BELGRADE LAKES — As Shawn Grant closed in on 50, he dreamed of starting a business restoring wooden boats.

All his life, he loved their vintage design, the low bellowing sound they make when piercing the water, and their harmonious feel as they glide along.

Three years ago, he decided to take the plunge.

He wrote his own business plan and sold several collectible cars to purchase the tools, equipment and wooden rental boats that are tied up at his dock on Mills Stream.

He hopes to someday increase his fleet to include wooden sailboats.

“I thought about it all the time,” Grant said. “The beauty of a wooden boat, if you keep them up, is that they don’t depreciate. They’re an investment. I’ve owned 30 wooden boats in my life and probably (only) lost money with the fiberglass boats I’ve owned.”

Grant built a home on Hulin Road in Belgrade Lakes 15 years ago. He has since attached a single-bay workshop to his house; a two-bay, two story workshop on the other side of the driveway; and acquired more than 300 feet of shorefront on Mills Stream, which connects Great Pond with Long Pond.

His future plans for the business include a storage facility.

“I have 14 acres of land, which is enough to do this,” he said. “The future can be nothing but bright.”

Which brings us to his logo.

The business is called Brightside Wooden Boat Services. Grant said he knew that he wanted three strokes of a paint brush in his logo and a transom, which is the back part of a boat or ship.

“And the sides of a wooden boat are considered the brightsides,” he said. “It’s a play on words and has a number of different meanings.”

Currently, Grant is working on several canoes, including Steve Liberty’s Webster Craft, built in the 1940s.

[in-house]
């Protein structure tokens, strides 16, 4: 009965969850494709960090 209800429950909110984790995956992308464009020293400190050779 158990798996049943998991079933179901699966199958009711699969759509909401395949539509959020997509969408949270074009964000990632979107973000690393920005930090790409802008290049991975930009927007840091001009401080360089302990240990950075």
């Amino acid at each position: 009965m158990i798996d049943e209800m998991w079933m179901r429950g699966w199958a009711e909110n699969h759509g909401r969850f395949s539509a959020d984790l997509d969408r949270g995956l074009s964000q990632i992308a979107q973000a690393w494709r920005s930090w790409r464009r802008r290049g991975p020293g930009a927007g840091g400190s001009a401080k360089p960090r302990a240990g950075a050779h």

Liberty said he doesn’t know the whole story behind the Websters — and that there aren’t many people around who do.

“Dave Webster and his dad, Harold, built fishing boats,” said Liberty, who lives in Rome. “There’s probably half a dozen of their boats around in various stages of condition. I wanted it restore it just because it’s a classic old boat.

“Some things are meant to stay alive, you know what I mean? And I did it for sentimental reasons. My mother-in-law gave it to me.”

His mother-in-law, Barbara Webster, was married to David, a native of Belgrade who has since passed away. David Webster once owned Great Pond Marina and operated the mailboat made famous in the movie “On Golden Pond.”

Another customer, Karel Jacobs, also of Rome, has asked Grant to completely overhaul and restore his 1947 Gibbs Gas Engine Co. boat. His family has owned it since the 1960s.

“We had a good time with it. We puttered around the lake,” Jacobs said. “It’s not a speed boat. It used to take half an hour to get from one end of the lake to the other. It’s a nice boat for trolling, but that’s about it.”

Grant employees two experience boat builders: Jim Wachter of Vienna and Richard Woodward of Farmington.


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